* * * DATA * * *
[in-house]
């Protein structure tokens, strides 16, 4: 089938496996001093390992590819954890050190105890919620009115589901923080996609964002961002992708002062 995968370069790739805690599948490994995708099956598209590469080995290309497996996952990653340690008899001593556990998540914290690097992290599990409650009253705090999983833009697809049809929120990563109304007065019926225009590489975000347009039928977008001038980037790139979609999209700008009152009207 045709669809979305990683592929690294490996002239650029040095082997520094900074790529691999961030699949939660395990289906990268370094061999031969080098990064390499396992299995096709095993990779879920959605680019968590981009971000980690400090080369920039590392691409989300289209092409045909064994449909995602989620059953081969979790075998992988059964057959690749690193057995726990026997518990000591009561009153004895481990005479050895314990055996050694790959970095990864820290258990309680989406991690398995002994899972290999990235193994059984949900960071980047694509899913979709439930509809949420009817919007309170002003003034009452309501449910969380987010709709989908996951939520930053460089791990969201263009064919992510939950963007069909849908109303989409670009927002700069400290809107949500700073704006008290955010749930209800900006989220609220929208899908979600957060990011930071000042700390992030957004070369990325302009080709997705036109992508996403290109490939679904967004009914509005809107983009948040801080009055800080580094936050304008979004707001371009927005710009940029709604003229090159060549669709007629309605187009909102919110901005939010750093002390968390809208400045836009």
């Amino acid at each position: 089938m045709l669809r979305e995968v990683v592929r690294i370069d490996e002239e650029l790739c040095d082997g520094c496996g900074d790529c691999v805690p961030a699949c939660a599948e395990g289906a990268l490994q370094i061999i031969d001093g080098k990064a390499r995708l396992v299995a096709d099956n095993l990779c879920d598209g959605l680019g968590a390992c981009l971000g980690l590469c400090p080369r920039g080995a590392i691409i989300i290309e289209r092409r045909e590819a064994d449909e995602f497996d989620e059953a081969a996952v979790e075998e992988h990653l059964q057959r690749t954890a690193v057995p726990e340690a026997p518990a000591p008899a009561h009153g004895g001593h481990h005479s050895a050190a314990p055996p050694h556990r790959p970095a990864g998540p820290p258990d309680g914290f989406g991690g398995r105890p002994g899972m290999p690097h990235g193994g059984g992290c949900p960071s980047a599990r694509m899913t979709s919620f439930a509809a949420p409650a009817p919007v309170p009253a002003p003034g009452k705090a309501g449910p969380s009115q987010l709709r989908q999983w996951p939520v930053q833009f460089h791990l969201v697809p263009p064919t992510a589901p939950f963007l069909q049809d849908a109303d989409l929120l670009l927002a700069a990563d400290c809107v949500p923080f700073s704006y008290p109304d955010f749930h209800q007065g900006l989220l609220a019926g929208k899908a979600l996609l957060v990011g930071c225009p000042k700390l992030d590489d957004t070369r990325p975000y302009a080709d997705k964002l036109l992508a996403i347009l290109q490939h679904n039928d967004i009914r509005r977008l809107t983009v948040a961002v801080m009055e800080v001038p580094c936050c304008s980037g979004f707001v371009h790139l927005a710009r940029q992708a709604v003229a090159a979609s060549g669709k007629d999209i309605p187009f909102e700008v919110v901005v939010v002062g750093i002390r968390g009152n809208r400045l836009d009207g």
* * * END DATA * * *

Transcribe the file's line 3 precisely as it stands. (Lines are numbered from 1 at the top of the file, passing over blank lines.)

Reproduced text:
């Amino acid at each position: 089938m045709l669809r979305e995968v990683v592929r690294i370069d490996e002239e650029l790739c040095d082997g520094c496996g900074d790529c691999v805690p961030a699949c939660a599948e395990g289906a990268l490994q370094i061999i031969d001093g080098k990064a390499r995708l396992v299995a096709d099956n095993l990779c879920d598209g959605l680019g968590a390992c981009l971000g980690l590469c400090p080369r920039g080995a590392i691409i989300i290309e289209r092409r045909e590819a064994d449909e995602f497996d989620e059953a081969a996952v979790e075998e992988h990653l059964q057959r690749t954890a690193v057995p726990e340690a026997p518990a000591p008899a009561h009153g004895g001593h481990h005479s050895a050190a314990p055996p050694h556990r790959p970095a990864g998540p820290p258990d309680g914290f989406g991690g398995r105890p002994g899972m290999p690097h990235g193994g059984g992290c949900p960071s980047a599990r694509m899913t979709s919620f439930a509809a949420p409650a009817p919007v309170p009253a002003p003034g009452k705090a309501g449910p969380s009115q987010l709709r989908q999983w996951p939520v930053q833009f460089h791990l969201v697809p263009p064919t992510a589901p939950f963007l069909q049809d849908a109303d989409l929120l670009l927002a700069a990563d400290c809107v949500p923080f700073s704006y008290p109304d955010f749930h209800q007065g900006l989220l609220a019926g929208k899908a979600l996609l957060v990011g930071c225009p000042k700390l992030d590489d957004t070369r990325p975000y302009a080709d997705k964002l036109l992508a996403i347009l290109q490939h679904n039928d967004i009914r509005r977008l809107t983009v948040a961002v801080m009055e800080v001038p580094c936050c304008s980037g979004f707001v371009h790139l927005a710009r940029q992708a709604v003229a090159a979609s060549g669709k007629d999209i309605p187009f909102e700008v919110v901005v939010v002062g750093i002390r968390g009152n809208r400045l836009d009207g």